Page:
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A Heretofore Unreported Instant Color Change In a Beetle, Nicrophorus tomentosus Weber (Coleoptera: Silphidae)
Bernd Heinrich

Northeastern Naturalist, Volume 19, Issue 2 (2012): 245–352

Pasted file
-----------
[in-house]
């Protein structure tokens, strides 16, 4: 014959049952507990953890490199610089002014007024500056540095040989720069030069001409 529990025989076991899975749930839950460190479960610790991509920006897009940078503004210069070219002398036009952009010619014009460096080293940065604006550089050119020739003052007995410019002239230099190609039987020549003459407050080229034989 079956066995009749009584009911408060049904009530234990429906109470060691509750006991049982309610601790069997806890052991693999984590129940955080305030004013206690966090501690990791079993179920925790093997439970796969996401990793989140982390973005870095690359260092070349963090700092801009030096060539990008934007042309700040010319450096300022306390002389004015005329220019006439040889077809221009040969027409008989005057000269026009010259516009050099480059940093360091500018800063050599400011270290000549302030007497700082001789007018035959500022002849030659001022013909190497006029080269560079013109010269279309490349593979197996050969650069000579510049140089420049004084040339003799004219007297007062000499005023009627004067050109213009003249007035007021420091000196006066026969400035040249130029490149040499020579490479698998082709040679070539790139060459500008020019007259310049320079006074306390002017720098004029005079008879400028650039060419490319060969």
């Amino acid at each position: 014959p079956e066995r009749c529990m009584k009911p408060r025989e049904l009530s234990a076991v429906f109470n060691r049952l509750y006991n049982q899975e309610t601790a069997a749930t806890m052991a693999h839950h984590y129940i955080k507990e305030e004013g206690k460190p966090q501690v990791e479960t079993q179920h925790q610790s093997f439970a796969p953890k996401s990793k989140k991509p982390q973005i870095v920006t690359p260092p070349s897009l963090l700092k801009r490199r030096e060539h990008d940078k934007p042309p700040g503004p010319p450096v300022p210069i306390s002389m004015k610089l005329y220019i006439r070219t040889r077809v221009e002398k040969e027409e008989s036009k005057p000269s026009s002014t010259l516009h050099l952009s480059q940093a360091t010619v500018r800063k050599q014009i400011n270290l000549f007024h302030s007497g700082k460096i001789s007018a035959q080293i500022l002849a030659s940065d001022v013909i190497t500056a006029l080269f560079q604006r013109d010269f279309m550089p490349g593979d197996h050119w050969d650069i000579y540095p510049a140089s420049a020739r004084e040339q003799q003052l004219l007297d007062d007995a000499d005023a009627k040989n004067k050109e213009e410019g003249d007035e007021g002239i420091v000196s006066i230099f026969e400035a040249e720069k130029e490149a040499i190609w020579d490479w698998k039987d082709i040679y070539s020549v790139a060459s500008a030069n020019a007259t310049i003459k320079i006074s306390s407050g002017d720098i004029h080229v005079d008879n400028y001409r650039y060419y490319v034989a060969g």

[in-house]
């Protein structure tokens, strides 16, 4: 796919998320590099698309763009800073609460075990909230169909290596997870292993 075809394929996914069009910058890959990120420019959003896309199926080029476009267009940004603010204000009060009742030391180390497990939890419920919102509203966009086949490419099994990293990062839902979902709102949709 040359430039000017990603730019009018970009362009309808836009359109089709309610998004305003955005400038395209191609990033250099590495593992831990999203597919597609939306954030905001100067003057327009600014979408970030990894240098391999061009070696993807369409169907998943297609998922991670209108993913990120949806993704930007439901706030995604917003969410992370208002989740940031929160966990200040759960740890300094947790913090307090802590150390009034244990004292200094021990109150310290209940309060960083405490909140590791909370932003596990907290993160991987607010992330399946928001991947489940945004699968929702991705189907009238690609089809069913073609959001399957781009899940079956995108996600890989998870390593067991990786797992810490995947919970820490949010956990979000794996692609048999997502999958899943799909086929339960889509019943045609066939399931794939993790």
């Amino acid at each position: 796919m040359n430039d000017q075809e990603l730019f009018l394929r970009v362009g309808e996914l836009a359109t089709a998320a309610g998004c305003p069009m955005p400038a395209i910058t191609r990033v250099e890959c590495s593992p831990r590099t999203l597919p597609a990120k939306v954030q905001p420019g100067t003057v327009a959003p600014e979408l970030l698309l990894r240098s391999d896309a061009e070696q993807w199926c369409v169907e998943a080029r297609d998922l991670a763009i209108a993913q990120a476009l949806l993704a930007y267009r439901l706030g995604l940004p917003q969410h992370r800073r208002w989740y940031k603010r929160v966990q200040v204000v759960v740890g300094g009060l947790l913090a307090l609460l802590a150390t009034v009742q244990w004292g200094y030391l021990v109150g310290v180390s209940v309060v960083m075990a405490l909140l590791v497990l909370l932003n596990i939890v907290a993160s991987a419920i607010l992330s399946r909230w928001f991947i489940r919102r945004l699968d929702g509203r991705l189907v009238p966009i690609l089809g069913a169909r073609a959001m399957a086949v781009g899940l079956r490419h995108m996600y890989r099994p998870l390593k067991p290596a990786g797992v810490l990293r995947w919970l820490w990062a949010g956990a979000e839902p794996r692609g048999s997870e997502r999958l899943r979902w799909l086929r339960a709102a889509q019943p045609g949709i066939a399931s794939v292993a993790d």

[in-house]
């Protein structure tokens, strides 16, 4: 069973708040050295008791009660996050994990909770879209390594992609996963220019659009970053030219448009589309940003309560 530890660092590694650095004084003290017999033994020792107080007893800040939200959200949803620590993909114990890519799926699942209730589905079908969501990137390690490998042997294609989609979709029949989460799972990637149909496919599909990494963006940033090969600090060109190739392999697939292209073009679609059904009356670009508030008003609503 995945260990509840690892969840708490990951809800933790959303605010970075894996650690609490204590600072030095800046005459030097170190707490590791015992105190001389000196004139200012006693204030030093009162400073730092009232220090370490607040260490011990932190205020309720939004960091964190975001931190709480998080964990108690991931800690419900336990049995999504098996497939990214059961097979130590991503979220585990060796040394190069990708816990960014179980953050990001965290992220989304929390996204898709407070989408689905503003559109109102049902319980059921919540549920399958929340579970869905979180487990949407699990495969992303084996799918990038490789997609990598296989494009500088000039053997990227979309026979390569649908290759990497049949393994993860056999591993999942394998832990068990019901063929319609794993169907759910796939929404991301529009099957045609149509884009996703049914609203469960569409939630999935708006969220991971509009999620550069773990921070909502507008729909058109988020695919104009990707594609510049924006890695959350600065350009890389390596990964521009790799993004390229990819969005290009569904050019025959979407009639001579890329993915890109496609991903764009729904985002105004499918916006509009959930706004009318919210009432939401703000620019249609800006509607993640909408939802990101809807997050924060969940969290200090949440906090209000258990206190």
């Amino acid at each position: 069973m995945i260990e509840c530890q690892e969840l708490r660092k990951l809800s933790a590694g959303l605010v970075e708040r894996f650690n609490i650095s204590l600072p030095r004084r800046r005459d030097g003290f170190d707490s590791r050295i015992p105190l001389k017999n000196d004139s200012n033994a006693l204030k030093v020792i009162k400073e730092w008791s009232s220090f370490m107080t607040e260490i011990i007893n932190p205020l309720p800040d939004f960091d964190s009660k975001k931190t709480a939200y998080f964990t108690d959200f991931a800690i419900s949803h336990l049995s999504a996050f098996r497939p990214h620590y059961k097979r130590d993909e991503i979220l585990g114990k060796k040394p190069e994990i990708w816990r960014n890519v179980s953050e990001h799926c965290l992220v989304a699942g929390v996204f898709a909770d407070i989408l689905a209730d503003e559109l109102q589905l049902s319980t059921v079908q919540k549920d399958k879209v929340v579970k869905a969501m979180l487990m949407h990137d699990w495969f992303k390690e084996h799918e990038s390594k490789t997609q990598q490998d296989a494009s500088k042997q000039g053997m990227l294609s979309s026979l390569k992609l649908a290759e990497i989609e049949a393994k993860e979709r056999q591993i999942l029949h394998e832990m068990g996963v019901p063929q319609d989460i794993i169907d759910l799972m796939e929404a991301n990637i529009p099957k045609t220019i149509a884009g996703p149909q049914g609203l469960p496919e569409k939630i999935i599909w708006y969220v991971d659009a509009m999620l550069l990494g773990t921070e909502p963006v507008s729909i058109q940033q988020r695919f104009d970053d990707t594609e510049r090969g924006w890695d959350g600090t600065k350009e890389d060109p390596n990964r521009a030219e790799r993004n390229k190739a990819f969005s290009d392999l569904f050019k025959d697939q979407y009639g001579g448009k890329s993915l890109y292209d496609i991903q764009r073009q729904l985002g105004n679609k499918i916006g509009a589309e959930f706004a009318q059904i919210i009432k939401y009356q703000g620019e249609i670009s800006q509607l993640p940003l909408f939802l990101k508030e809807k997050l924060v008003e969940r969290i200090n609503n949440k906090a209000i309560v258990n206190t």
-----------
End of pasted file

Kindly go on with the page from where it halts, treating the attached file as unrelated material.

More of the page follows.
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2012 NORTHEASTERN NATURALIST 19(2):345–352 A Heretofore Unreported Instant Color Change In a Beetle, Nicrophorus tomentosus Weber (Coleoptera: Silphidae) Bernd Heinrich* Abstract - The burying beetle Nicrophorus tomentosus (Silphidae) (Tomentose Burying Beetle) achieves an instant color change from a strikingly black and orange animal to a largely yellow one. This transformation achieves a mimicry of several species of bumblebees when they are in flight, and it is accomplished by twisting the elytra to expose their yellow undersides while simultaneously hiding the bright orange and black upper sides. The overall effect is an apparent combination of both Muellerian and Batesian mimicry of bumblebees. Introduction Most burying beetles, Nicrophorus spp., are crepuscular or nocturnal and spend the daylight hours in hiding. They feed on small animal carcasses that they find above ground, often transport them a short distance, and then bury them. They have evolved a complicated bi-parental care of their larvae (Milne and Milne 1976, Trumbo 1990) where a mated pair cooperate (Fetherston et al.1990, Trumbo 1991) in the feeding of and communication with their young. Most are solidly black but with bright orange markings on their elytra. The coloration of Nicrophorus, like that of other beetles, derives mainly from the wing covers (elytra) which evolved from a front pair of wings (Dudley 2000) that now either serve no, or only a slightly active role, in flight (Schneider 1975). Beetle elytra are often strikingly colored, and the colors serve a variety of adaptive functions such as in mimicry (Cott 1940, Ruxton et al. 2004). The colors are achieved not only by pigments but also, as in some other insects (Anderson and Richards 1942, Stavenga et al. 2011) and in some iridescently colored birds (Prum et al. 2006), due to micro-anatomical features of the integument. Such “structural” colors, based on diffraction gratings and multilayer interference, may change reversibly in some beetles due to absorption of moisture that alters the thickness of the transparent films and thus changes the reflectance spectrum (Hinton and Jarman 1972). Other animals can change colors by chromataphore movement in their skin, such as in some lizards, amphibians, fish and octopi, but the hard exoskeleton of insects precludes these rapid and spectacular physiological color changes (Bagnara and Hadley 1973). Here I report the instantaneous change in appearance to more closely resemble a bumblebee (Bombus) of the diurnally active N. tomentosus Weber (Tomentose Burying Beetle) found in North America east of the Rocky Mountains. Burying beetles of some species have been identified as convincing mimics of bumblebees in flight (Fisher and Tucherman 1986, Lane and Rothschild 1965, Milne and *Department of Biology, University of Vermont, Burlington, VT 05405; bernd.heinrich@ uvm.edu. 346 Northeastern Naturalist Vol. 19, No. 2 Figure 1. Photograph of a Nicrophorus tomentosus at a Blarina brevicaudus Say (Shorttail Shrew) carcass. Figure 2. Photograph of a dorsal view of a Nicrophorus tomentosus in free flight as it would commonly be perceived through human eyes if it were encountered in the field—a fuzzy yellow streak. Milne 1944), and that mimicry has been attributed primarily on the basis of their flight tone, flight patterns, activity times, and body size. I here examine color change and the role of color in N. tomentosus. As with other Nicrophorus, this species has bright orange stripes on its elytra (Majka 2011), which are prominent against a black background color (Fig.1). However, N. tomentosus additionally has, like many bumblebees but unlike other silphids, a yellow pubescence on the top and undersides of its thorax. Curiously, beetles of this species appear yellow in the instant that they take flight, and the human eye then no longer detects orange as would be expected from the bright orange on their elytra. However, flight is fast and often erratic, and the orange might be easy to overlook. Nevertheless, (although fuzzy) even photographs of beetles in flight in the field (Fig. 2) consistently showed no orange. Instead, the entire dorsum of the beetle appeared to be lemon yellow, and this was invariably the case in hundreds of sightings. 2012 B. Heinrich 347 Figure 3. Diagrammatic representation of a (right) wing cover (elytron) during the sequence (1 to 6) in the twist and flip maneuver that hides the colorful dorsal coloration and exposes the yellow underside during flight. X represents the outside edge of the elytron, and • shows the inner edge at the terminal tip of the elytron. Figure 4. A Nicrophorus tomentosus at the moment of take-off as it raises its elytra at the same moment that it extends its wings from their folded position beneath the elytra (Photograph courtesy of Stephen T. Trumbo.) 348 Northeastern Naturalist Vol. 19, No. 2 Results and Discussion Unlike in most other beetles (where lifting the elytra causes them to flip into a new stable position laterally to the sides), when I slightly lifted the elytra of live or freshly killed nicrophorines (three species: N. tomentosus, N. orbicollis Say, and N. sayi Laporte) from their locked positions, they always became twisted at the hinge where they are attached to the thorax. Instead of moving straight out to the side, their outer edges moved upward, and the whole elytron then moved back. As in other beetles, elytron movement is in part linked to wing extension. After the nicrophorine elytron was up, the wing could extend and move forward and back. Extending (pulling) the wing to the side caused the elytron to flip up, thus wing opening was linked to elytron opening and twisting. Return of the elytron to its original (dorsal side up) position caused the wing to lock in with the elytral movement and return back over the abdomen. When the elytra were pushed inward to cover the abdomen, they did not assume their previous position, as is the case with other, non-nicrophorine beetles. Instead, they continued their rotation until their formerly inner edges were to the outside and the formerly outer edge inward (Fig. 3). In this manner, the elytra were thus reversed over the abdomen, with the result being that Nicrophorus expose their lemon-colored elytral undersides instead of their dorsal surface during flight. This mechanical operation, which to my knowledge occurs in no beetles other than Nicrophorus, accounts for the otherwise black and orange beetle always appearing to be yellow the moment it takes flight. In a laboratory study of the role of beetle elytra during fixed flight on 16 different species, Schneider (1975) described one type, as exemplified by the June bugs (Phyllophaga) and rhinoceros beetles (Melolonthus) (both Scarabaeidae), where the elytra moved along with the wings (though through a much lower angle) and thus may serve a small but active function in flight. In tiger beetles (Cicindela) (Carabidae), the elytra were extended laterally but remained motionless in flight. In rose chafers (Cetonia) (Scarabaeidae), the elytra remain closed over the back, and in Nicrophorus, the elytra were not only held motionless and roof-like over the back in flight as in Cetonia, but their outer edges folded up in the long axis over the abdomen (“Die Elytra werden um die Langsachse nach ober geklappt und stehen dachartig über den Abdomen ohne mitzuschwingen”). Schneider (1975) was unable to demonstrate any effects on lift of the elytral positions taken during flight, but posited instead that the elytral posture may have a possible role in steering. No other possible function for the unique elytral flight position for Nicrophorus was offered. The origin of the elytral flip mechanism is unknown, but could it aid in mimicry? Although the above elytral flip and twist mechanism, which is mechanically coupled with the wing extension, can be achieved in dead animals, it appears in N. tomentosus only during flight, when the elytra are relatively closely 2012 B. Heinrich 349 depressed over and onto the abdomen. The mechanism occurs as the wings are extended, i.e., the moment before and during flight. High-speed photography of N. tomentosus beetles during the split-second of wing opening or closing strongly reinforces the inference that it functions in bumblebee mimicry (Fig. 4). Most nicrophorid beetles are nocturnal or crepuscular, but N. tomentosus is unusual in flying in the daytime. When burying beetles are disturbed by a potential predator at a carcass, they bury themselves quickly, or feign death. While searching for carcasses, however, they must fly and as a consequence become conspicuous targets to predators such as birds. Birds avoid capturing bumblebees after learning to recognize them (Evans and Waldbauer 1982), and a diversity of flies gain protection by mimicking them (Brower et al. 1960) in often, to our eyes, precise Batesian mimicry (Wickler 1958). The mimicry is so close that few besides entomologists may differentiate some flies, especially the bumblebee-mimicking syrphids, asilids, and oestrids, from bumblebees. That a brightly-colored, orange-and-black beetle can almost instantly change in appearance to that of a bumblebee provides a compelling example of visual mimicry, which complements the aural mimicry of the bees’ flight tone (Fisher and Tucherman 1986, Lane and Rothschild 1965), as well as matching their seasonal and diurnal activity cycle. In the most recent and most detailed publication of the mimicry of carrion beetles (Fisher and Tucherman 1986), it was proposed that because of its “bright yellow thoracic pile and orange-red elytra” the models of the N. tomentosus mimicry in Ontario are the bumblebees Bombus ternarius Say and B. rufocinctus Cresson. However, since these two bumblebee species are the most common northeastern species with orange on the abdomen, they could only serve as models if it is assumed that N. tomentosus follows the conventional beetle pattern and lacks the mechanism here elucidated; the beetles’ bright orange elytral stripes are not likely to have arisen to serve in the proposed mimicry because they are made to be invisible precisely during flight, the only time a nicrophorine resembles a bumblebee. While death-feigning nicrophorines have also been suggested to mimic bumblebees, the resemblance to a dead insect is then great but that to a bee is not, and the efficacy of mimicking a dead bee is also of questionable value. I propose here instead that N. tomentosus does not specifically mimic orange-red bumblebees, but instead hides its red, and creates a phenotype that mimics seven local yellow-and-black Bombus spp. Most of the about 46 species of North American bumblebee species (Heinrich 2004) have black bodies marked with yellow pile. Although seven of these species also have varying amounts of orange setae over the gaster, that color is always bordered by yellow and is never in sharp contrast to a black band as in nicrophorines. Unlike other local nicrophorines, N. tomentosus is a lateseason flyer (July to September in northeastern America [Majka 2011]), which is precisely when the worker numbers of up to seven black-and-yellow Bombus species (B. affini Cresson, B. vagans Smith, B. bimaculatus Cresson, B. sandersoni 350 Northeastern Naturalist Vol. 19, No. 2 Franklin, B. impatiens Cresson, B. perplexus Cresson, and B. griseocollis Degeer) peak. All these species have nearly identical color patterns and are difficult to differentiate (see color plate in Heinrich 1979). Bumblebees form apparent Muellerian mimicry rings (Plowright and Owen 1980). Since the workers of all bumblebees are distasteful and they sting, I conclude that N. tomentosus may, aided by its elytral flip to show bright yellow undersides, be a credible Batesian mimic, especially of the Muellerian mimicry ring of yellow bumblebees (Fig. 5). However, the orange markings of all the nicrophorids suggest a warning function, and future experimental study is needed to find out if N. tomentosis is indeed attacked less during flight because of the coloration it achieves by the elytral flip.. Although the elytral reversal convincingly serves N. tomentosus to become a bumblebee mimic, it raises many questions about the extent, diversity, and origin of both the unique mechanism and its possible application in the other 67 nicrophorine species. A comparative taxonomic study of their seasonal, diel activity, and geographic distributions, in conjunction with the ventral elytral colors and the amount of elytral twist, should provide the answers. Figure 5. Sketch of the approximately one-second-interval sequence of a N. tomentosus walking (lower right) to flight (top) and back to perching position (right). The bumblebee (center) has the approximate color pattern of seven locally sympatric species (see text ). 2012 B. Heinrich 351 Acknowledgments I thank John C. Abbott, Alfred Newton, Stephen T. Trumbo, Derek S. Sikes, Doekele Stavenga, David L. Wagner, and an anonymous reviewer for alerting me to valuable literature, stimulating discussions, and generous help in orienting me into the fascinating biology of Nicrophorus beetles. Literature Citations Anderson, T., and A.J. Richards. 1942. An electron microscope study of the structural colors of insects. Journal of Applied Physiology 13:748–758 Bagnara, J., and M.E. Hadley. 1973. Chromatophores and Color Change: The Comparative Physiology of Animal Pigmentation. Prentice-Hall, Englewood Cliffs, NJ. 202 pp. Brower, l.P., V.Z. Brower, and P.W. Wescott. 1960. Experimental studies of mimicry. V. The reactions of toads (Bufo terrestris) to bumblebees (Bombus americanum) and their robber fly mimics (Mallophora bomboides), with a discussion of aggressive mimicry. American Naturalist 94:343–355. Cott, E. 1940. Adaptive Coloration in Animals. Methuen and Co. Ltd., London, UK. 540 pp. Dudley, R. 2000. The Biomechanics of Insect Flight. Princeton University Press, Princeton, NJ. 536 pp. Evans, D.L., and G.P. Waldbauer. 1982. Behavior of adult and naïve birds when presented with a bumblebee and its mimics. Zeitschrift fur Tierpsychologie 59:247–259. Fetherston, I.A., M.P. Scott, and J.F.A. Traniello.1990. Parental care in burying beetles; The organization of male and female brood-care behavior. Ethology 85:177–190. Fisher, R.M., and R.D. Tucherman 1986. 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The evolutionary significance of bumble bee color patterns: A mimetic interpretation. Evolution 34:622–637. Prum, R.O., T. Quinn, and R.H. Torres. 2006. Anatomically diverse butterfly scales all produce structural colors by coherent scattering. Journal of Experimental Biology 209:748–765. Ruxton, G.D., T.N. Sherrett , and M.P. Speed. 2004. Avoiding Attack: The Evolutionary Ecology of Crypsis, Warning Signals, and Mimicry. Oxford University Press, Oxford, UK. 260 pp. 352 Northeastern Naturalist Vol. 19, No. 2 Schneider, P. 1975. Die Flugtypen der Käfer (Coleoptera). Entomologica Germanica 1(3/4):222–231. Stavenga, D.G., B.D.Wilts, H.L. Leertouwer, and T. Harriyama. 2011. Polarized iridescence of the multilayerd elytra of the Japanese Jewel Beetle, Chrysochroa fulgidissima. Philosophical Transactions of the Royal Society of London (B) 366:709–723. Trumbo, S.T. 1990. Regulation of brood size in a burying beetle, Nicrophorus tomentosus (Silphidae). Journal of Insect Behavior 3:491–500. Trumbo, S.T. 1991. Reproductive benefits and duration of parental care in a biparental burying beetle, Nicrophorus orbicollis. Behaviour 117:82–105. Wickler, W. 1958. Mimicry in Plants and Animals. World University Library, London, UK. 255 pp.